Block course „Sampling and Data Analysis in Fisheries Science“

Lehre

Block course „Sampling and Data Analysis in Fisheries Science“

 

Instructor: Prof. Dr. Robert Arlinghaus

Content: The goal of this practical block course is to learn how to sample freshwater fish communities in different habitats and ecosystems, with different gears, identify species, age fish and estimate growth, and statistically analyse and model data against pre-defined questions. We will likely differentiate four research questions to be tackled by groups of students in subteams.  An example of the results produced in the previous year can be found here: https://www.ifishman.de/publikationen/einzelansicht/1191-influence-of-habitat-and-gear-type-on-assessments-of-fish-communities-their-size-structure-and/

The analysis will be based partly on data collected during the course and partly included analysis of raw data collected previously or in general projects of the working group of Robert Arlinghaus (in particular www.baggersee-forschung.de). The course will be a full two-week course (with presence) where key details of conducting and analysing a field study related to fish and fisheries ecology will be learned. This will prepare the student for assessments of fish community structure in rivers and lakes and of related fisheries questions.

 

Schedule: August, 31 – September, 18, 2020.Full working days with physical presence during the two working weeks 36 and 37 (Monday to Friday), of which the calender week 36 will be spent mostly outside of Berlin in the field sampling fishes. The calender week 38 is for report writing.

 

Localities and agenda:

  • In the calender week 36 (August 31 to Sep 4) we will do several field campaigns to rivers and lake sampling fish in Brandenburg and Niedersachsen, a few nights will be spent outside of Berlin in hostels (on own costs, travel organized by instructor for free). We will meet Monday, August, 31 at 8:00 (s.t.) at IGB already geared up to leave IGB soon after an introduction for sampling fish in the River Spree. Other activities in the following days are yet to be organized.
  • In the calender week 37 we will be at IGB and do data analysis.
  • The calender week 38 is for finishing up the report; there is no mandatory presence at IGB, you shall work in teams at home or wherever.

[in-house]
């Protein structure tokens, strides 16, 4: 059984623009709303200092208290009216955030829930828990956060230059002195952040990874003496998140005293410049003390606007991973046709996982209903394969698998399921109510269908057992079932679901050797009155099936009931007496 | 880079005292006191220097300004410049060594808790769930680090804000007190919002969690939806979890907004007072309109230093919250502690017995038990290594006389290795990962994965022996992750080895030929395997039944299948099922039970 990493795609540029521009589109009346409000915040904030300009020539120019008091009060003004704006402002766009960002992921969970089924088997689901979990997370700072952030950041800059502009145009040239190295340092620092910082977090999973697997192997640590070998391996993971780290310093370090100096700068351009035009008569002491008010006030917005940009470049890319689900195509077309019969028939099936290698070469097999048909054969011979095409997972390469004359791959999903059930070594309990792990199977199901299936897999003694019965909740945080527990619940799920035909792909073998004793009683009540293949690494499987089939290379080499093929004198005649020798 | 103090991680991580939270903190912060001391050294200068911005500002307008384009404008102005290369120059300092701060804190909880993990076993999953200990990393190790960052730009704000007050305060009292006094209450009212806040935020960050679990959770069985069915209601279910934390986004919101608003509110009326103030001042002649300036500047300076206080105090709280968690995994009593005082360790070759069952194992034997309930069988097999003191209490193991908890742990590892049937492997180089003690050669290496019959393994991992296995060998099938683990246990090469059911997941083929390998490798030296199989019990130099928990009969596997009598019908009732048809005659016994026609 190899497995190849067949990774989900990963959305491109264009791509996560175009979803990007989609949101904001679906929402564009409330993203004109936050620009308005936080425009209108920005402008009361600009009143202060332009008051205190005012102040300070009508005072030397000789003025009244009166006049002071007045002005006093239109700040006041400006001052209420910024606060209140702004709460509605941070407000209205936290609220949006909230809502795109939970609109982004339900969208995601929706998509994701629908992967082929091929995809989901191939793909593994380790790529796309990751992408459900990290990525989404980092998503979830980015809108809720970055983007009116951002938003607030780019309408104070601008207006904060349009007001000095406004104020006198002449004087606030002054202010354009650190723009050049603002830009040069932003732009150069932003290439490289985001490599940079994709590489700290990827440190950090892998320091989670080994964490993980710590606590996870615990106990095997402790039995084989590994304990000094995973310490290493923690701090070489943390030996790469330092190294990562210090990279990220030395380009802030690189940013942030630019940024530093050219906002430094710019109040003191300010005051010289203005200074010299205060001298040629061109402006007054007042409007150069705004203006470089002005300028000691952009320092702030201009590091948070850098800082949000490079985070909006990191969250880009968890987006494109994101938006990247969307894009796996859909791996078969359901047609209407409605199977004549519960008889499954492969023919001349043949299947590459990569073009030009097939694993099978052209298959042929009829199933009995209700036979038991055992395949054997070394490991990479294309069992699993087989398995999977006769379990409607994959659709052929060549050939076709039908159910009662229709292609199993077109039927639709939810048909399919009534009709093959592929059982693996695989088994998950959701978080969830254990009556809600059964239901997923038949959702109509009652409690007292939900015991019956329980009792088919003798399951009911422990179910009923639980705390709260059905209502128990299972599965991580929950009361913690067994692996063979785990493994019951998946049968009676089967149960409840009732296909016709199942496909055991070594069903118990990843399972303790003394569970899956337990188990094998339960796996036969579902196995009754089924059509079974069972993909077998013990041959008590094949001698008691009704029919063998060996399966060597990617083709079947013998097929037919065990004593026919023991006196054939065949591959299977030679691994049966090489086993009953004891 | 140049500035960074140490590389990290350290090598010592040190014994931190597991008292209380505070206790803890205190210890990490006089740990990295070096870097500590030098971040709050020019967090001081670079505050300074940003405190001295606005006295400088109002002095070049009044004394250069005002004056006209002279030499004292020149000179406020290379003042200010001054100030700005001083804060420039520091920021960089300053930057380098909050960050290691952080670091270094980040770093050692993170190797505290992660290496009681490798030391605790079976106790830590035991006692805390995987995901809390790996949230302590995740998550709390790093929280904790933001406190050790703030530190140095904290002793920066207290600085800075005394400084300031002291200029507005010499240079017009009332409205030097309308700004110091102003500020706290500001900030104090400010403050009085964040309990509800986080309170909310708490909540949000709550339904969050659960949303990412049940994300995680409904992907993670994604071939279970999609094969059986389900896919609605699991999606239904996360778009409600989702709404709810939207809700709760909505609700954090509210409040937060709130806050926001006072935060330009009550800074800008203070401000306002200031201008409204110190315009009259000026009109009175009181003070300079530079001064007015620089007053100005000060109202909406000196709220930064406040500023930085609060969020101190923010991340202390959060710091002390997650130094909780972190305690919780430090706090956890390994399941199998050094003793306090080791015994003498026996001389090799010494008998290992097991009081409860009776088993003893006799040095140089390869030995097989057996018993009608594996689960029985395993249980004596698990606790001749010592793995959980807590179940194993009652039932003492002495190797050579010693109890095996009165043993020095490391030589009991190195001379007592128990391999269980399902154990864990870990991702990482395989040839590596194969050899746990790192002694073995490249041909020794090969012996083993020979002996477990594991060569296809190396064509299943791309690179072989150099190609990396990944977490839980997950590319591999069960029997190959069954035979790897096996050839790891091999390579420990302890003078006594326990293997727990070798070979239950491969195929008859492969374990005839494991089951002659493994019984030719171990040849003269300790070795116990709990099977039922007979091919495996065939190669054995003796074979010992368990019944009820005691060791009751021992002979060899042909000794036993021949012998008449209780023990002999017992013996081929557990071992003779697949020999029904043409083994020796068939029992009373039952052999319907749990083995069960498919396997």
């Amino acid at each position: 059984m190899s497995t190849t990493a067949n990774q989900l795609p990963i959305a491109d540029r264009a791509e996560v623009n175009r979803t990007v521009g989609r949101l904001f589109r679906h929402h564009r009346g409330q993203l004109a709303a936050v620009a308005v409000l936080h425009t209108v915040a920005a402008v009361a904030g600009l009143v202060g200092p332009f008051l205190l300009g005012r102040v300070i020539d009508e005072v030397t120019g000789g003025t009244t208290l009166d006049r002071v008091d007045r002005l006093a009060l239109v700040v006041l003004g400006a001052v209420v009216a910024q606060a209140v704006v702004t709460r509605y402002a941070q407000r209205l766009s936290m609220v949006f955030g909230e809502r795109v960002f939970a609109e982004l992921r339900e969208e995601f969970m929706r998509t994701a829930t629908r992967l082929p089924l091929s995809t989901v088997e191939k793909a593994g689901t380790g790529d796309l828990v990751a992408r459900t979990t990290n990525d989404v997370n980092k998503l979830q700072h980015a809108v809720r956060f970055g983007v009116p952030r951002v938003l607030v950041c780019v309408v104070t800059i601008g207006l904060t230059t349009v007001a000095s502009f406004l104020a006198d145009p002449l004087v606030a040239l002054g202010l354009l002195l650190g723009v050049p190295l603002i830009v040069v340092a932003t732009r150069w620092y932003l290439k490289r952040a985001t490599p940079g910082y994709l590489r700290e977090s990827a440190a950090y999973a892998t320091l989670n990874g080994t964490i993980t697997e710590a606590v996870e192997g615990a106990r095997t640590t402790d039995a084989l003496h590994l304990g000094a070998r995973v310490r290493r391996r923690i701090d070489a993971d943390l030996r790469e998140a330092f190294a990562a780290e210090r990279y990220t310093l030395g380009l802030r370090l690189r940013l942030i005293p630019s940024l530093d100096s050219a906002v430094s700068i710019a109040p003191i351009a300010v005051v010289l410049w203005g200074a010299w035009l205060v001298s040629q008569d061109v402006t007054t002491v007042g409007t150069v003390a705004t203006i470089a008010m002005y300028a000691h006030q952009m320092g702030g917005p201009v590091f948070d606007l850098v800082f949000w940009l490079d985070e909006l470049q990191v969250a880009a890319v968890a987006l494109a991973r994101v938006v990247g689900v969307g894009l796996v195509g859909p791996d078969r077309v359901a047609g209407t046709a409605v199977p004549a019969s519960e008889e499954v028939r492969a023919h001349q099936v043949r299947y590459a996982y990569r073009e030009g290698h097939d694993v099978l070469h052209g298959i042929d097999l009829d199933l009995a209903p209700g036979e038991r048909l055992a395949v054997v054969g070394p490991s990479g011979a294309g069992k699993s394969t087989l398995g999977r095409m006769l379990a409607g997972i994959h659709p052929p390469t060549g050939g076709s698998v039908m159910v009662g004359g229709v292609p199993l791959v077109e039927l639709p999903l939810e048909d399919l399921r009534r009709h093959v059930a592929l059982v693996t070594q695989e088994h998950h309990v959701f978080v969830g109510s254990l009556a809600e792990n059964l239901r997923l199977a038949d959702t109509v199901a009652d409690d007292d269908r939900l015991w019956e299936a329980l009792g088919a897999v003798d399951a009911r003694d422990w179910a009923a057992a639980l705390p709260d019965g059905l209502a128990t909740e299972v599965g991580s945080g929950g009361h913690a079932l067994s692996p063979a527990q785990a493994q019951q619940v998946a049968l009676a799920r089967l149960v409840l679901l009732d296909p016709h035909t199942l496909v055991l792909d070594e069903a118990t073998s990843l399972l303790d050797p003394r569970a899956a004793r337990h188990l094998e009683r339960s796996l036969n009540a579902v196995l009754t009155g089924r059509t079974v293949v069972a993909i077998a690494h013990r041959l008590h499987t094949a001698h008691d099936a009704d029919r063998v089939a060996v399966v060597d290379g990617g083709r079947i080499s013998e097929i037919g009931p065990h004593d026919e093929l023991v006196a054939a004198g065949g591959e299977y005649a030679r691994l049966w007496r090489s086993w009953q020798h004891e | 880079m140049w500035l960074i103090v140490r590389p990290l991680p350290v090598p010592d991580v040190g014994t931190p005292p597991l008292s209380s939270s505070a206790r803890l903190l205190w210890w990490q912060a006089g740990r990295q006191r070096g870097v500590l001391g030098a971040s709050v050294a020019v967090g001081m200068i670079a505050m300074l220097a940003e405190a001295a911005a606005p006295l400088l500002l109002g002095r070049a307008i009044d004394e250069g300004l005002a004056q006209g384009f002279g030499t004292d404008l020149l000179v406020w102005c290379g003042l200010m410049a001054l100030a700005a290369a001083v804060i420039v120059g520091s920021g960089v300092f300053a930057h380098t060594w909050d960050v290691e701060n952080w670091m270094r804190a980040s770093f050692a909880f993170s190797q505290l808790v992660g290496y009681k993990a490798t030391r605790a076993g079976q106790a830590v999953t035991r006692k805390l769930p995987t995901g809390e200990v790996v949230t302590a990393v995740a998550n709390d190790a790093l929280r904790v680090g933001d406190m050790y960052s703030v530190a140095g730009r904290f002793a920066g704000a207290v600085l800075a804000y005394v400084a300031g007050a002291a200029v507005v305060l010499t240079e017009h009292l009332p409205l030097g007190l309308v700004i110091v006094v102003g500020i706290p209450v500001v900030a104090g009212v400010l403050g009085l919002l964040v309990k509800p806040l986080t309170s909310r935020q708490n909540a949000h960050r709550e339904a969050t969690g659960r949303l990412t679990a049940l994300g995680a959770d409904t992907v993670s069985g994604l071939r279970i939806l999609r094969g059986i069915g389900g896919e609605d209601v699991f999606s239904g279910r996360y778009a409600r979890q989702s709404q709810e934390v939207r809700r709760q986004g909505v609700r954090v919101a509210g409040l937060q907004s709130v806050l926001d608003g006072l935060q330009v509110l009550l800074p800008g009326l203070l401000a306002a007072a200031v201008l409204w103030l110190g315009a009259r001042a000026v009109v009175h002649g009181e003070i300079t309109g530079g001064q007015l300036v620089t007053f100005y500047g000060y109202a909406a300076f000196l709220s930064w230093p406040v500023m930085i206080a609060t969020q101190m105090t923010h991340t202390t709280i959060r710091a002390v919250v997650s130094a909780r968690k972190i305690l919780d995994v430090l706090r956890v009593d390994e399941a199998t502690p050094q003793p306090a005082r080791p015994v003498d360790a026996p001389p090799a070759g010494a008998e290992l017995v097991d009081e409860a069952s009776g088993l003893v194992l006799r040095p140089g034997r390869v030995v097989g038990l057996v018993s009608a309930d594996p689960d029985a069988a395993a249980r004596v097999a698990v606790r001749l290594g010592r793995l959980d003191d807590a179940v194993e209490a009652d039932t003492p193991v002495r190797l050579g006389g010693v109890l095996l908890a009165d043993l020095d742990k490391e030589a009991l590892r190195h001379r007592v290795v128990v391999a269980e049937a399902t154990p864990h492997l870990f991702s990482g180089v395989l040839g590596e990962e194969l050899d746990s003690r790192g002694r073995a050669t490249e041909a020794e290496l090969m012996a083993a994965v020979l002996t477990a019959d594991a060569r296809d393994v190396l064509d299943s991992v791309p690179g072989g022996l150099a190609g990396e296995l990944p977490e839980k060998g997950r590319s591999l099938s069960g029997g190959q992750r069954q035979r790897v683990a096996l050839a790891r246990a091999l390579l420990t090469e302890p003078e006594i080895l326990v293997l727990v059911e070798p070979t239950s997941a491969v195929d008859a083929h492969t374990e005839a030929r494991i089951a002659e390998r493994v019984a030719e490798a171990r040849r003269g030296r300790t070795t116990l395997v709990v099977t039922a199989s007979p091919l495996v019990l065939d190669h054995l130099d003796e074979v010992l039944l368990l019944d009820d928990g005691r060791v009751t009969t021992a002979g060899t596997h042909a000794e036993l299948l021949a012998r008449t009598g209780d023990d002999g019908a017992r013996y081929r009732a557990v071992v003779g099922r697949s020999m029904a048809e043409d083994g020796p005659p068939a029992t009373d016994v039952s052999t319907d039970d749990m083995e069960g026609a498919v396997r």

Materials and Computers: For the field work in the calender week 36 please bring appropriate clothing (in terms of being warm and possibly dry, rubber boats are enough) and food, there will be very limited or no opportunity to go to restaurants or similar during the day during fieldwork. Fieldwork can also take look hours into the night.

For the laboratory work in calender week 37, it would be good if you bring laptops with the programs Excel and R installed.

 

Grading: The course will be graded based on a scientific report that answers a set of research questions (example: https://www.ifishman.de/publikationen/einzelansicht/1191-influence-of-habitat-and-gear-type-on-assessments-of-fish-communities-their-size-structure-and/). Students will form groups of two tasked with specific questions and these subgroups will be responsible for writing up the respective sections in the report, and presenting the results orally. In addition, students will be part of the larger team and are expected to help out each other as needed. There is also a joint component of the overall report (e.g., introduction, overall conclusion, formatting), so that the ultimate grade of the course will be based on 25% overall report, 75% individual contribution at the subgroup level. The document is due October, 16, 2020 thus there is time for completion after the block course.

Ideal maximum number of students: 8

Minimum number of students: 5

 

Possible Research Topics for Subgroups (final group structure will be done later):

  1. Impact of habitat type (backwater vs. main channel) on fish density and fish assemblage composition in rivers: the example of river Spree
  2. Impact of littoral microhabitat on fish density and fish assemblage composition in lakes: the example of gravel pits
  3. Impact of sampling time (day, night) on the fish abundance assessed in the littoral of lakes
  4. Comparing the size structure of fish assessed in the same habitat with different sampling gear

 

If you are interested in participating, please contact Prof. Dr. Robert Arlinghaus with your prefered topic and have a look at the attached PDF-File.


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